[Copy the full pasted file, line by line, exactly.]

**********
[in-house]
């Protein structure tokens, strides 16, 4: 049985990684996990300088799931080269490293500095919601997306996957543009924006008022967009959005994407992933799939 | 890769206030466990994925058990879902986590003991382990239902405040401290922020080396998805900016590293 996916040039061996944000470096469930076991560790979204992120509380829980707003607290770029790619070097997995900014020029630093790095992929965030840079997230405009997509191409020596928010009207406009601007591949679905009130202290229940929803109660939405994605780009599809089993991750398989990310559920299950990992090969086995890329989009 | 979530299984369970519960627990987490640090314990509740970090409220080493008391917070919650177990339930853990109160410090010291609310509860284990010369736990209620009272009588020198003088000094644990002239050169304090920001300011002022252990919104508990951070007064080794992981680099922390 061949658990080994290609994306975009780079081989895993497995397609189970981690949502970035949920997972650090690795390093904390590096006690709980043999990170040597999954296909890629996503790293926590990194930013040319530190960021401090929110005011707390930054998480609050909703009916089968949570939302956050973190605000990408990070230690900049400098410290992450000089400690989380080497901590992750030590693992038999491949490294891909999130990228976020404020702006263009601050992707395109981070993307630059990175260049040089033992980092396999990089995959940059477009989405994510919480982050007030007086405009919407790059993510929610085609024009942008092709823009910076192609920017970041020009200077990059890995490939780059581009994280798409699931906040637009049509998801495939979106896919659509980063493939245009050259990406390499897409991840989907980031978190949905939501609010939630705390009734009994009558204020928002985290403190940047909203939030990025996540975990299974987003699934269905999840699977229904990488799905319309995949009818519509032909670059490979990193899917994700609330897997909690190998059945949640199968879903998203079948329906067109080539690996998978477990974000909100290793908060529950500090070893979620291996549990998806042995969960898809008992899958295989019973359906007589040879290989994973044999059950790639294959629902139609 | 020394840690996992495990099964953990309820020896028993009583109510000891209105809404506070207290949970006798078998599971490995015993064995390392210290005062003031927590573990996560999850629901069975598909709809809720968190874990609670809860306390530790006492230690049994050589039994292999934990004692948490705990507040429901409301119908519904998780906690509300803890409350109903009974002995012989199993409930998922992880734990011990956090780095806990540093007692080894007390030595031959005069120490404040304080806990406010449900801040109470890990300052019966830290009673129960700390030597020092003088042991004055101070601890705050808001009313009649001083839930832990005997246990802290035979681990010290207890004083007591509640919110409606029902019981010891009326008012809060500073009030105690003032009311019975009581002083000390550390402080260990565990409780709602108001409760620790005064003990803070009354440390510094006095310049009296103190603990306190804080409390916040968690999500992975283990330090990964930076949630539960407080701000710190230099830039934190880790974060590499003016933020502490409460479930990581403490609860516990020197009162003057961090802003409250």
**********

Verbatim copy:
[in-house]
């Protein structure tokens, strides 16, 4: 049985990684996990300088799931080269490293500095919601997306996957543009924006008022967009959005994407992933799939 | 890769206030466990994925058990879902986590003991382990239902405040401290922020080396998805900016590293 996916040039061996944000470096469930076991560790979204992120509380829980707003607290770029790619070097997995900014020029630093790095992929965030840079997230405009997509191409020596928010009207406009601007591949679905009130202290229940929803109660939405994605780009599809089993991750398989990310559920299950990992090969086995890329989009 | 979530299984369970519960627990987490640090314990509740970090409220080493008391917070919650177990339930853990109160410090010291609310509860284990010369736990209620009272009588020198003088000094644990002239050169304090920001300011002022252990919104508990951070007064080794992981680099922390 061949658990080994290609994306975009780079081989895993497995397609189970981690949502970035949920997972650090690795390093904390590096006690709980043999990170040597999954296909890629996503790293926590990194930013040319530190960021401090929110005011707390930054998480609050909703009916089968949570939302956050973190605000990408990070230690900049400098410290992450000089400690989380080497901590992750030590693992038999491949490294891909999130990228976020404020702006263009601050992707395109981070993307630059990175260049040089033992980092396999990089995959940059477009989405994510919480982050007030007086405009919407790059993510929610085609024009942008092709823009910076192609920017970041020009200077990059890995490939780059581009994280798409699931906040637009049509998801495939979106896919659509980063493939245009050259990406390499897409991840989907980031978190949905939501609010939630705390009734009994009558204020928002985290403190940047909203939030990025996540975990299974987003699934269905999840699977229904990488799905319309995949009818519509032909670059490979990193899917994700609330897997909690190998059945949640199968879903998203079948329906067109080539690996998978477990974000909100290793908060529950500090070893979620291996549990998806042995969960898809008992899958295989019973359906007589040879290989994973044999059950790639294959629902139609 | 020394840690996992495990099964953990309820020896028993009583109510000891209105809404506070207290949970006798078998599971490995015993064995390392210290005062003031927590573990996560999850629901069975598909709809809720968190874990609670809860306390530790006492230690049994050589039994292999934990004692948490705990507040429901409301119908519904998780906690509300803890409350109903009974002995012989199993409930998922992880734990011990956090780095806990540093007692080894007390030595031959005069120490404040304080806990406010449900801040109470890990300052019966830290009673129960700390030597020092003088042991004055101070601890705050808001009313009649001083839930832990005997246990802290035979681990010290207890004083007591509640919110409606029902019981010891009326008012809060500073009030105690003032009311019975009581002083000390550390402080260990565990409780709602108001409760620790005064003990803070009354440390510094006095310049009296103190603990306190804080409390916040968690999500992975283990330090990964930076949630539960407080701000710190230099830039934190880790974060590499003016933020502490409460479930990581403490609860516990020197009162003057961090802003409250």